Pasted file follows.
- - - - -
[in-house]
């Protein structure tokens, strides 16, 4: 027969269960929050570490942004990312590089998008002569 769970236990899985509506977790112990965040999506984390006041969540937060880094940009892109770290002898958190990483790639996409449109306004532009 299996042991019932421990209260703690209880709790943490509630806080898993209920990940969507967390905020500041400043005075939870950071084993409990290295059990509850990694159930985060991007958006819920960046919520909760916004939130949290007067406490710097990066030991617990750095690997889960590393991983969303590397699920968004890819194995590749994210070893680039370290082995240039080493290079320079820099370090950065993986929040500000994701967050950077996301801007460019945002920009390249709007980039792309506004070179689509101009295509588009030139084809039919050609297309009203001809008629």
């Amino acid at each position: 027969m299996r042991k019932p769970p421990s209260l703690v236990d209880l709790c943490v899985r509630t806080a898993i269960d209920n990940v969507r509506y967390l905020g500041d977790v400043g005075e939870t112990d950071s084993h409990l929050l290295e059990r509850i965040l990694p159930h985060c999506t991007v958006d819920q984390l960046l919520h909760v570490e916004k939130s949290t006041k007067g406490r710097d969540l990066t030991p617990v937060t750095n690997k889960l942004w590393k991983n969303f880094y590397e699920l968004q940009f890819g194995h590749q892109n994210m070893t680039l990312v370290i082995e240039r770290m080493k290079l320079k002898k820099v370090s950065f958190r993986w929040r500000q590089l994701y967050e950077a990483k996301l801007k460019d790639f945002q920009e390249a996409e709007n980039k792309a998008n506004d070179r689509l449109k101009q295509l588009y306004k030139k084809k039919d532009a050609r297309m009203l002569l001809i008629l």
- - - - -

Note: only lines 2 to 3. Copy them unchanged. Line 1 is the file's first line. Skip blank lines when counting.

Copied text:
């Protein structure tokens, strides 16, 4: 027969269960929050570490942004990312590089998008002569 769970236990899985509506977790112990965040999506984390006041969540937060880094940009892109770290002898958190990483790639996409449109306004532009 299996042991019932421990209260703690209880709790943490509630806080898993209920990940969507967390905020500041400043005075939870950071084993409990290295059990509850990694159930985060991007958006819920960046919520909760916004939130949290007067406490710097990066030991617990750095690997889960590393991983969303590397699920968004890819194995590749994210070893680039370290082995240039080493290079320079820099370090950065993986929040500000994701967050950077996301801007460019945002920009390249709007980039792309506004070179689509101009295509588009030139084809039919050609297309009203001809008629």
């Amino acid at each position: 027969m299996r042991k019932p769970p421990s209260l703690v236990d209880l709790c943490v899985r509630t806080a898993i269960d209920n990940v969507r509506y967390l905020g500041d977790v400043g005075e939870t112990d950071s084993h409990l929050l290295e059990r509850i965040l990694p159930h985060c999506t991007v958006d819920q984390l960046l919520h909760v570490e916004k939130s949290t006041k007067g406490r710097d969540l990066t030991p617990v937060t750095n690997k889960l942004w590393k991983n969303f880094y590397e699920l968004q940009f890819g194995h590749q892109n994210m070893t680039l990312v370290i082995e240039r770290m080493k290079l320079k002898k820099v370090s950065f958190r993986w929040r500000q590089l994701y967050e950077a990483k996301l801007k460019d790639f945002q920009e390249a996409e709007n980039k792309a998008n506004d070179r689509l449109k101009q295509l588009y306004k030139k084809k039919d532009a050609r297309m009203l002569l001809i008629l």